Be it high strength steels and knitted metal, or more futuristic aerogels, metal foam and amorphous metal, new materials are turned into products with better properties and reduced weight. This cuts transport emissions. Meanwhile, improved process efficiency is reducing the footprint of bulk production.
A lot of our energy use comes from moving things around, often things made out of steel. Steel is one of our most abundant materials, 1.5 billion tonnes being produced annually. There are good reasons for this: steel is low-cost, pliable, strong and durable. It also is recyclable, with well developed retrieval processes. The high recycling rate notwithstanding, mining will still be required for the foreseeable future; the industrialization and development taking place in countries like China and India is driving a rapidly growing demand.
Inevitable process emissions
When considering climatic influence, steel making not only has to take energy use into account – the chemistry of the process itself also creates additional emissions. Iron ore (Fe3O4 or Fe2O3) has to be reduced to iron by heating it with carbon. The carbon is then oxidised, reacting with the oxygen to create carbon dioxide. Additional oxygen is added when the iron is turned into steel – a process called decarburization. This lowers carbon content, but releases even more carbon dioxide.
Because of these reactions – and the substantial amount of energy needed to keep them going – steel making is responsible for a tenth of all greenhouse gas emissions.
Not all steels are created equal
Steel is actually a common label for many different materials. Swedish steel companies alone produce thousands of varieties, all differing in their properties, and new kinds are continously being developed. For instance, a research team in South Korea recently claimed groundbreaking progress in creating cost-effective lightweight steel by using aluminum in the alloy.
With modern steel varieties, equal or better strength can be provided by less material, thus reducing weight. This sets of a snowball effect, saving energy and emissions wherever the steel is subsequently used or transported.
The Swedish steel industry has filled the niche of engineering steels adapted to certain applications, and is leading the way in materials development. SSAB’s high strength steel is one example, the Ovako developed Isotropic Quality, unique in its purity and low level of inclusions, is another. The latter is used in diesel engines, where the ability to withstand heavy loads is crucial. (See also ”High-tensile steel provides better environmental performance”). The widespread collaboration in research and development between steelworks in the nordic countries has proven to be a hotbed of innovation.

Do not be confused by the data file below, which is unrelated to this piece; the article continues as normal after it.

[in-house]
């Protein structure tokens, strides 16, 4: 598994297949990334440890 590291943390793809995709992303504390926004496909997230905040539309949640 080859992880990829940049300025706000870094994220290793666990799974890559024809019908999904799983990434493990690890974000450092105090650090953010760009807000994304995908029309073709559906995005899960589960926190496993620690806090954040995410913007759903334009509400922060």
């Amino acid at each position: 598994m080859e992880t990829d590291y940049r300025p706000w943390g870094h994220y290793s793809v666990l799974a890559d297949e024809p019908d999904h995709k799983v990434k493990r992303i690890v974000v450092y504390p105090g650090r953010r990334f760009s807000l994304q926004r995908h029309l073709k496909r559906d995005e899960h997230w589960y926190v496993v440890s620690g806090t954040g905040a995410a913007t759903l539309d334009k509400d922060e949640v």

Looking for future solutions
Swedish mining company LKAB has teamed up with other parties across Europe in a project called ULCOS. The aim is to find plausible ways towards a future low-emission steel industry. In one of the methods currently being researched, top gas recycling, the off gases from the furnace are captured and separated. Carbon monoxide is then recycled as a reducing agent to save coke, while the isolation of carbon dioxide could provide a facilitating step towards CCS technology (carbon capture and storage, see ”Emission-free coal-fired power generation?”).
Three other process concepts are also under way. HIsarna brings several process steps together in the same reactor, improving efficiency. In ULCORED, ore is direct-reduced (without melting) by natural gas instead of coke. The ULCOWIN concept, finally, would use electrolysis to separate the ore into iron and oxygen.
Electrolysis is a method necessarily used to obtain other metals, such as aluminum. Since aluminum is a more reactive element than carbon, bauxite, the chief ore of aluminum, is immune to being reduced in the iron ore fashion. The major drawback is that electrolysis requires much more energy – but if the future brings clean and abundant energy from renewable sources, this would ultimately be a way to solve the issue of process emissions.
Scan Arc Plasma Technologies is a Swedish company developing a process similar to HIsarna. In their electric furnace, the heat for the smelt reduction is transferred by a gas heated to plasma (see also ”Plasma processes can halve carbon emissions”).
Other materials competing